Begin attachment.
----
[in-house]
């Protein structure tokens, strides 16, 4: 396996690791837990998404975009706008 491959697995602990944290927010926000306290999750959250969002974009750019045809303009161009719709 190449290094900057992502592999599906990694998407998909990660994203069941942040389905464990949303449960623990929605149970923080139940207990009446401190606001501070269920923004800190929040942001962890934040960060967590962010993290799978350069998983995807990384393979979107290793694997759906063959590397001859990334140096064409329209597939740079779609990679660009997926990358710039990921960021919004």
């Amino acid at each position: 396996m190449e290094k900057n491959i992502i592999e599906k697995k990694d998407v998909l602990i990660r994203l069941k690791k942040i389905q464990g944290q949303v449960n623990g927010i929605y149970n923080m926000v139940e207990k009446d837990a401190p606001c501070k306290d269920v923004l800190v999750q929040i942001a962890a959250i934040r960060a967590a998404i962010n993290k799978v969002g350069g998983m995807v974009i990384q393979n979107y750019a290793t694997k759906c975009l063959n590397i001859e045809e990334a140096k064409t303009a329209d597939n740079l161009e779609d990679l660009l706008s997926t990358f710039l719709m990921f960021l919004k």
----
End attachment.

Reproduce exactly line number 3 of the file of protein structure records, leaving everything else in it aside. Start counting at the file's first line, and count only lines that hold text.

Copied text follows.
């Amino acid at each position: 396996m190449e290094k900057n491959i992502i592999e599906k697995k990694d998407v998909l602990i990660r994203l069941k690791k942040i389905q464990g944290q949303v449960n623990g927010i929605y149970n923080m926000v139940e207990k009446d837990a401190p606001c501070k306290d269920v923004l800190v999750q929040i942001a962890a959250i934040r960060a967590a998404i962010n993290k799978v969002g350069g998983m995807v974009i990384q393979n979107y750019a290793t694997k759906c975009l063959n590397i001859e045809e990334a140096k064409t303009a329209d597939n740079l161009e779609d990679l660009l706008s997926t990358f710039l719709m990921f960021l919004k």